I started with the fresh crab salad with chopped lettuces. It was cleverly served in a little glass, a layer of sweet crabmeat with a touch of mayo-like dressing on top of a bed of chiffonaded crunchy, slightly bitter lettuce. It was cold and refreshing, perfect for a warm restaurant on a late summer night. My entree was crispy cod over carrots and potatoes in a delicious sauce that I didn’t take the time to identify – but I think it may have been bordelaise? The fish was gorgeous – so fresh and clean-tasting, beautifully flaky…fish does NOT taste like that back home. It was prepared skin-on, with a dusting of chopped herbs on top. It was all simply prepared, and though nothing about it blew my mind, it was very tasty. Dessert was the “fabulous Constant chocolate tarte” – and it was pretty fabulous, I must say! The filling was super-silky and dark, somewhere between a ganache and a mousse in density. Crust was a delicate chocolate short dough that complemented the filling without getting in the way. A nice end to a lovely meal and a lovely evening. Bon soir!

On my home from dinner, I stopped by a patisserie called Carette, which is right next to Trocadero. (photo credit:
Earlier in the day, a friend of mine requested that I “eat strawberry tart for her” – who am I to turn down such an important request? The “tartes aux fraises” looked absolutely beautiful. See?
OK, so I have to stop here and say that¬†every time I walk by a fruit stand here, I¬†stop and smell the strawberries. They’re just¬†SO beautiful here – not like those giant mutant things we get back home that are mostly white on the inside and smell nothing like real fruit. Uf. ¬†So yes, I’m already quite enamoured with French strawberries;¬†but glaze them and top a beautiful buttery almondy crust with them? HEAVEN. And said tarte was not filled w/ boring pastry cream, the way so many fruit tartes are, but rather a deliciously dark, jammy, slightly spiced, strawberry concoction and topped w/ a dollop of vanilla bean whipped cream. It. Was. HEAVEN. Those berries. Le sigh.

So in order to meet the credit card minimum, I also got two small macarons. One was caramel au sel (salted caramel). It was quite tasty, with a filling so beautifully buttery and salty that it contrasted startlingly against the subtle almond of the macaron.

But the chocolate one.¬†OH the chocolate one. I literally squealed with delight after the first bite. Squealed! The macaron itself looks light on the outside;¬†but when you bite into it, it’s a deep, dark, rich black/brown chocolate color. See?
It’s such a delicious surprise! And the ganache that fills it is easily some of the best I’ve ever tasted: the¬†perfect balance of bitter dark chocolate, richest creamiest cream, and the sweetest touch of sugar.

It’s actually quite dangerous that this place is so close to my office. I pass it on the way to the metro. Every. Day. It’s going to be an interesting month ūüėČ

Okay, so even though I got here last Thursday, I’m counting today as my first day because my real first few days here were a haze of jetlag, crankiness, and too little energy to seek out good eats. This being Paris, of course, I did manage to accidentally stumble across some yummy eats. And in general, exceptionally yummy eats will get their own posts – and rightly so!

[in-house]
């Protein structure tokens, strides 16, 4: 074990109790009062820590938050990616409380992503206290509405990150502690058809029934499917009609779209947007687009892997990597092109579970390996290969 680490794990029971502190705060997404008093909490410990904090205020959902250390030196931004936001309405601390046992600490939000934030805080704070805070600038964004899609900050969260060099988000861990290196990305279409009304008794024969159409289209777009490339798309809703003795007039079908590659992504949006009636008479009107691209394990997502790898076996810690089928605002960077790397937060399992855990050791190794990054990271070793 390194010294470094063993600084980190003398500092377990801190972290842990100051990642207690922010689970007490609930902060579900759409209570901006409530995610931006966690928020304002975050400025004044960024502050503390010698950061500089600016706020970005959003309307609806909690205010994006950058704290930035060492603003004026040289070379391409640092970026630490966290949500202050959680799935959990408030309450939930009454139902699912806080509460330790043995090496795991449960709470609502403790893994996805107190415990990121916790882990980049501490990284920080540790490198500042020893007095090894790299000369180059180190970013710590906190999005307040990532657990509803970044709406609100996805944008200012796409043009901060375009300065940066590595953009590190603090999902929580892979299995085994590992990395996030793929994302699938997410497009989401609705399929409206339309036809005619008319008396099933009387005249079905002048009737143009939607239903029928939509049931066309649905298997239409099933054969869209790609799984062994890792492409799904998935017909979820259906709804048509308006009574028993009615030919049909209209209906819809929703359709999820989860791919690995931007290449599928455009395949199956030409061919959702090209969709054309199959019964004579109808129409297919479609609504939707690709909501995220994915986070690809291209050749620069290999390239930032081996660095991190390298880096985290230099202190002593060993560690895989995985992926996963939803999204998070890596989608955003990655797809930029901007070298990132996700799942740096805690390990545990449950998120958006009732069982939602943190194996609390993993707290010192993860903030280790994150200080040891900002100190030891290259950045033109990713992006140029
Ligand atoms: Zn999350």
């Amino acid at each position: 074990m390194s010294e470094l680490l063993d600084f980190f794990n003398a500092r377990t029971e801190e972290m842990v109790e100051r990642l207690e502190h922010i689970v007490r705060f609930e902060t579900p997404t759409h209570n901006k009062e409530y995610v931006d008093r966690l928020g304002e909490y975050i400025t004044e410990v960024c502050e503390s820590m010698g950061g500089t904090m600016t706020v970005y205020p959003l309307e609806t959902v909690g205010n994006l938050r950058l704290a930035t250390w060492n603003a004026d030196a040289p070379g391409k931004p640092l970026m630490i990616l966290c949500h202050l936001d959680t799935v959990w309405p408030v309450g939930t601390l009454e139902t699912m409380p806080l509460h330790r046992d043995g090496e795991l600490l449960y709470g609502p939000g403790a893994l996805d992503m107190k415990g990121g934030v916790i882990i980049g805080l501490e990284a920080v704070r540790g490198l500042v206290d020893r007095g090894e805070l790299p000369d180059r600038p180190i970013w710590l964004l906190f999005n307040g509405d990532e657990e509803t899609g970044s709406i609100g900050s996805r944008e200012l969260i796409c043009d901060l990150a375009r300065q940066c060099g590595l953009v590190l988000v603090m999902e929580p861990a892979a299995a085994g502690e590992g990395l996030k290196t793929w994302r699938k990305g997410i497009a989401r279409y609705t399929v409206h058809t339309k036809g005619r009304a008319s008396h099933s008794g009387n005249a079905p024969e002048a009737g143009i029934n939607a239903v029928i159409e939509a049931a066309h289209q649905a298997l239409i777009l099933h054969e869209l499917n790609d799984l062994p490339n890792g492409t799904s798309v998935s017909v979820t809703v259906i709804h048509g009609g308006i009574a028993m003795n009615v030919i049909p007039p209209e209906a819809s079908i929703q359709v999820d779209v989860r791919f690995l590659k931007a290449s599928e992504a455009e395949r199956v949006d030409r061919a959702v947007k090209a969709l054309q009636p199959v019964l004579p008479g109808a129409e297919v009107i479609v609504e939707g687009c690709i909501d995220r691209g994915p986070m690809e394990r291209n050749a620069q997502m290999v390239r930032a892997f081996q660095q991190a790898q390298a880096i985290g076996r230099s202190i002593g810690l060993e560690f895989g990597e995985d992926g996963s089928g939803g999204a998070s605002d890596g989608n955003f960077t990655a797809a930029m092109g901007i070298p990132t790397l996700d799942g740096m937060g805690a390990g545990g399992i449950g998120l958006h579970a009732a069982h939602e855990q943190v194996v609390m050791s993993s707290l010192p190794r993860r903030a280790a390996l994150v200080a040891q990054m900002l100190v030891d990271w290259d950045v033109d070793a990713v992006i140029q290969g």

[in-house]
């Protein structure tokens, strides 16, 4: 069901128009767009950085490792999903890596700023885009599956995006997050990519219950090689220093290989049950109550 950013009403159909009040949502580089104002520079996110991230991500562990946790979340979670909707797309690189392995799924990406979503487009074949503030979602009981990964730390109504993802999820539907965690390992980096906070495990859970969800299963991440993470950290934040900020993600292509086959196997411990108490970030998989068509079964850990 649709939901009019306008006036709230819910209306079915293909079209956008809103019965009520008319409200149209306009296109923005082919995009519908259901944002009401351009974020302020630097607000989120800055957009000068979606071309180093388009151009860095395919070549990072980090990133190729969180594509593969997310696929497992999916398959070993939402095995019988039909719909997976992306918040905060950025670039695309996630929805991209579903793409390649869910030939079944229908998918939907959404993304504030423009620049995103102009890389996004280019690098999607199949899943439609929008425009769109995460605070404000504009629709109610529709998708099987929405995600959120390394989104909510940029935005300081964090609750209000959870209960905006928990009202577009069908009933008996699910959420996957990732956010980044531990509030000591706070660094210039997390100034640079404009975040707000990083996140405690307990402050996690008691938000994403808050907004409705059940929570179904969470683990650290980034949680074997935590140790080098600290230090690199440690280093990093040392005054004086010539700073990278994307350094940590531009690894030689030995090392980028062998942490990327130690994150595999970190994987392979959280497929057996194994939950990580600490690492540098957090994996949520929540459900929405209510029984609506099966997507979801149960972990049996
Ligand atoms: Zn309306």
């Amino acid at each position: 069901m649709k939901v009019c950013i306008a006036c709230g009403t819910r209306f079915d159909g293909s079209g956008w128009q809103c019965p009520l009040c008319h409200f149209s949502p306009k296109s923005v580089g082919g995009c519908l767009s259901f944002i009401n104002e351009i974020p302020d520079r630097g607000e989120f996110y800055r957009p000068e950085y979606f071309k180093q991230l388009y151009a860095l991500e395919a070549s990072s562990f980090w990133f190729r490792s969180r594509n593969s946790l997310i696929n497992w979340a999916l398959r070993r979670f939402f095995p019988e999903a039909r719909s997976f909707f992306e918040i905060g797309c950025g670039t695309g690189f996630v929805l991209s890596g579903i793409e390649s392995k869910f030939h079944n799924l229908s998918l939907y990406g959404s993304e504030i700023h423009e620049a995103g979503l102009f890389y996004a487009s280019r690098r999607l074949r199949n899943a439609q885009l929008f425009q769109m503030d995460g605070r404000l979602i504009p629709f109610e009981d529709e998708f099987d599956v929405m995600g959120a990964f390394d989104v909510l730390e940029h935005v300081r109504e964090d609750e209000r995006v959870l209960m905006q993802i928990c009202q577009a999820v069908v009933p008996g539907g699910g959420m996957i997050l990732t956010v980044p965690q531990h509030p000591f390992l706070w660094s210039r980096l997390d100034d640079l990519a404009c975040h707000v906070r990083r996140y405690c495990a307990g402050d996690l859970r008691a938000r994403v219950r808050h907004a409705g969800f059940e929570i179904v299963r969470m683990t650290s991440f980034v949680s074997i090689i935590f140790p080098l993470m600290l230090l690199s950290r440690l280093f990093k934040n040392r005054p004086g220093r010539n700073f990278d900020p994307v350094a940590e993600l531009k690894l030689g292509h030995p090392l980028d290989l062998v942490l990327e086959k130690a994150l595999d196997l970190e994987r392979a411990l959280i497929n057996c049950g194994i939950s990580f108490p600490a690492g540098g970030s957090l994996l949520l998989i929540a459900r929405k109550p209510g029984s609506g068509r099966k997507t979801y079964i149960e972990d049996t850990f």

Morning: croissant au beurre from patisserie/boulangerie on Kleber above Trocadero. Proof of a very important lesson to bear in mind when in Paris: not all croissants are created equal! This one was okay, but definitely not one of the best ones I’ve had here.

Lunch: Sandwich au thon sur pain de mie (tuna sandwich on pan de mie) et un morceau du molleaux chocolat (piece of soft chocolate cake). Pan de mie is basically a white pullman loaf. But in Paris, white bread is dense, and delicious, with flavor and texture – as opposed to American white bread, which is spongy and full of air. NOT flavor. The tuna was fresh and tasty, mixed with a touch of mayonnaise, some chopped fresh veggies and hard boiled egg. As for the cake, it just sang to me in the bake case. No frosting necessary, just a light dusting of powdered sugar. Unlike American chocolate cakes (which will always hold a special place in my heart), the cocoa flavor in this cake was subtle, though definitely present. Instead, the main flavor was…drumroll please…butter! But not in an icky way. In a subtle, delicious, mouthwatering way.

Dinner: Magret au sauce miel et pomme sautees (Duck breast with honey sauce and sauteed potatoes). I LOVE duck, and the fact that it is so popular in Paris makes me really happy. My colleague and I ducked into a little bistro near the office for dinner – nothing fancy, just a nice simple dinner outside in the gorgeous 70-degree weather! I love the way this little place does its sauteed potatoes; and even though the duck was overcooked, it had a lovely grilled flavor and the sauce was really yummy. I love the combination of savory duck breast and sweet and/or fruity sauces. Yum!

What about dessert, you ask? Well dessert was SO spectacular that it merits its own post…

Well, it’s finally happened – my dream assignment! I get to live in Paris for a month!! And there’s a reasonably good possibility of future trips as well!!!! But, one thing at a time. I’m so so lucky to have this amazing opportunity, and I plan to make the most of it. And by that I mean,¬†of course,¬†that I want to have as many delicious experiences as possible while I’m here, and hopefully make some new friends along the way! I’m going to do my best to chronicle my Parisian Adventures in Yummy here – for posterity, and for those of you who are interested in following along!